Friday, April 20, 2007

The Flying Furies

'The Flying Furies' appeared in Lion in April to September 1966 at a time when Fleetway Publications were experimenting with reprints of European strips. Indeed, Champion, the latest Fleetway release from that period, was full of reprints including 'Jet Jordan', a reprint of 'Dan Cooper' by Albert Weimberg from Tintin.

'The Flying Furies' was almost certainly rescripted rather than given a straight translation, making identification a little more difficult. I'd love to know where this strip originally appeared -- possibly Pilote -- and what it was originally called. The copyright is to Dargoud SA.

And the answer, from Johns around the world, is 'Tanguy et Laverdure'. My thanks to John Wigmans and John Adcock for the information.

John A. tells me "The answer to your question comes from Huib Van Opstal, author of the magnificent graphic work Essay RG. Het fenomeen Hergé (1994):

The strip is from France, 'Tanguy et Laverdure' by Albert Uderzo (art) and Jean-Michel Charlier (text), a world famous do that did successful comics in all genres. A fine strip, with suspense and humour, started in 1959 in the French magazine Pilote. In the early 1960s it appeared in translation in the Dutch comics weekly Pep, one of my favourites as a young kid. (Uderzo's other collaboration with René Goscinny produced the even more famous comic strip 'Asterix and Obelix'.)

Nice to see the translated names in the example you just e-mailed, unknown to me. This page seems to be drawn by Jijé, it seems.

From 1959 on in Pilote magazine, the first batch was by Uderzo & Charlier team:

1 L'
école des Aigles (in album by Dargaud 1961)
2 Pour l'Honneur des cocardes (1962)
3 Danger dans le ciel (1963)
4 Escadrille des cigognes (1964)
5 Mirage sur l'Orient (1965)
6 Canon bleu ne r
éspond plus (1966)
7 Cap Z
éro (1967)
8 Pirates du ciel (1967), assisted by Marcel Uderzo & Jean Giraud

After that, other artists took over while J. M. Charlier kept on doing the text. The second batch was drawn by the Belgian comic artist Jij

9 Les anges noirs (1968)
10 Mission sp
éciale (1968), pp.1-16 by Albert Uderzo
11 Destination Pacifique (1969), assisted by Daniel Chauvin
12 Menace sur Mururoa (1969), assisted by Daniel Chauvin
13 Lieutenant Double Bang (1970), assisted by Daniel Chauvin
14 Baroud sur le d
ésert (1970), assisted by Daniel Chauvin
15 Les vampires attaquent la nuit (1971), assisted by Daniel Chauvin
16 La terreur vient du ciel (1971), assisted by Daniel Chauvin
17 Mission derni
èr chance (1972)
18 Un DC8 a diparu (1973), assisted by Patrice Serres
19 La mystérieuse escadre delta (1979)
20 Op
ération tonnerre (1981), assisted by Patrice Serres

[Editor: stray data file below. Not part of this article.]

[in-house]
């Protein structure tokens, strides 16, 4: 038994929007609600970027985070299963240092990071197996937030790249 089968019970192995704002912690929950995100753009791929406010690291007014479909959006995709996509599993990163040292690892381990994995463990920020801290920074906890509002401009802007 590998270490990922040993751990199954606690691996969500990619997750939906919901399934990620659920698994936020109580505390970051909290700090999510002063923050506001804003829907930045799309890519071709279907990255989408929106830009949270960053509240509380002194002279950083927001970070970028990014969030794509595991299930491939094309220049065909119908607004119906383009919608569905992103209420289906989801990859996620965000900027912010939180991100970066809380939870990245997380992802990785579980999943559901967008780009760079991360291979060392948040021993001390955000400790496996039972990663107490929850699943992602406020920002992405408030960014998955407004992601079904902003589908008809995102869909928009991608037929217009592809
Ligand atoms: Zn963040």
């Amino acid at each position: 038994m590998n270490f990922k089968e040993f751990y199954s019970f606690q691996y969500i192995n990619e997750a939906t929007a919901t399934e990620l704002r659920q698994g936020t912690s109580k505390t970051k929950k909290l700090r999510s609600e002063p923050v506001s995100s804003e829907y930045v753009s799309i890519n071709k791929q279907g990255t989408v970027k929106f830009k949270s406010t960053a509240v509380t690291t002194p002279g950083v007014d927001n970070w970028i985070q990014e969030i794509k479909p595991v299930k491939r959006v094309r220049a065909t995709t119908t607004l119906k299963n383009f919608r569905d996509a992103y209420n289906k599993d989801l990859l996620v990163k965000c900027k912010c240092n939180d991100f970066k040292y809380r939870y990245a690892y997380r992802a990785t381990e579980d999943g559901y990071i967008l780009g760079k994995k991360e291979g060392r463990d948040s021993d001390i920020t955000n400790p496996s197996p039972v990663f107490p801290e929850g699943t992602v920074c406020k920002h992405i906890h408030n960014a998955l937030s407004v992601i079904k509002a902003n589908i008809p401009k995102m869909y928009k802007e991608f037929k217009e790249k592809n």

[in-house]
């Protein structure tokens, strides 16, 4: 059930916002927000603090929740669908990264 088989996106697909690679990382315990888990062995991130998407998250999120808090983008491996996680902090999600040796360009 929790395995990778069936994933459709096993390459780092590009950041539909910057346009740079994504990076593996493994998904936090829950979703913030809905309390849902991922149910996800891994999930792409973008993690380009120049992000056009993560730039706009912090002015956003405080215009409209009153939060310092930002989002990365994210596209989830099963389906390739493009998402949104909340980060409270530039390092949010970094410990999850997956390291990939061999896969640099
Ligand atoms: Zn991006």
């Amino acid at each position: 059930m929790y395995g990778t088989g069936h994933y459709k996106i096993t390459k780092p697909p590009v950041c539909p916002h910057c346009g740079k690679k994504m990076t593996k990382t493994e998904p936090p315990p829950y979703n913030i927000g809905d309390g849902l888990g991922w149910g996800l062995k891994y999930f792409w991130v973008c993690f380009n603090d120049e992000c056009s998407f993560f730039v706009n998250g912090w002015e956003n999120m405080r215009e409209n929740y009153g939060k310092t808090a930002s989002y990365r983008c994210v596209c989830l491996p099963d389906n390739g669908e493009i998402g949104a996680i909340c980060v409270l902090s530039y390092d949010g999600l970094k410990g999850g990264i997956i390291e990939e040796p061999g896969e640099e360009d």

21 Premi
ères missions (1981), assisted by Daniel Chauvin
22 Station brouillard (1982), assisted by Daniel Chauvin

23 Plan de vol pour l'enfer (1982), art by Patrice Serres
24 L'espion venu du ciel (1984), art by Patrice Serres
25 Suvol interdit (1988), art by Al Coutelis

Me again: I've added a number of titles to Huib's original list. It seems that Jijé (Joseph Gillain) was the artist for the series between 1966-70, drawing 17 adventures. The series was subsequently relaunched by Jean-Claude Laidin (writer) as Les Nouvelles Aventures de Tanguy et Laverdure:

26 Prisonniers des serbes (2002), art by Yvan Fernandez
27 Opération opium (2005), art by Renaud Garreta

George (see Comments) has identified the published story as the very first, 'L'école des Aigles', which began serialisation in the debut issue of Pilote dated 22 October 1959.

You can find more information on the series here and at Wikipedia France.


  1. Hi Steve,

    I think it is Tanguy&Laverdure, a French comic by Albert Uderzo and Jean-Michel Charlier. Take a look at the following site: I do not know which of the original stories were reprinted in Lion.
    Hope this helps.


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  3. Interesting to see that Tanguy and Lavadure got a reprint in a British weekly. It always surprises me how (relatively) little cross-over there is between the European and British weeklies. I imagine publishers would be crying out for quality product, and on the other side of the water there's a raft of work just needing a simple translation and a licensing deal.

    A few years later there was a straight translation of T&G put out in an annual by World Publishers. There's actually a copy on Ebay right now. It gathers together two Franco-Belgian volumes with both characters using their original names. A few pages have been cut, otherwise it's all there.

    This is actually a reprint of the very first story, L'école des Aigles, and is drawn by Uderzo. I think the art has been rejigged for Lion - the rocket you see taking off is from the bottom part of page 21 of the European book reprint of the strip.

    Oh, and Jijé and Jean Giraud are two different people.


  4. Thanks, George. A mix up between my Girs and my Jijes... I've now corrected the text just in case nobody gets as far as reading the comments.

    The eBay link refers to The Aeronauts Annual 1973, published by World Distributors in 1972.



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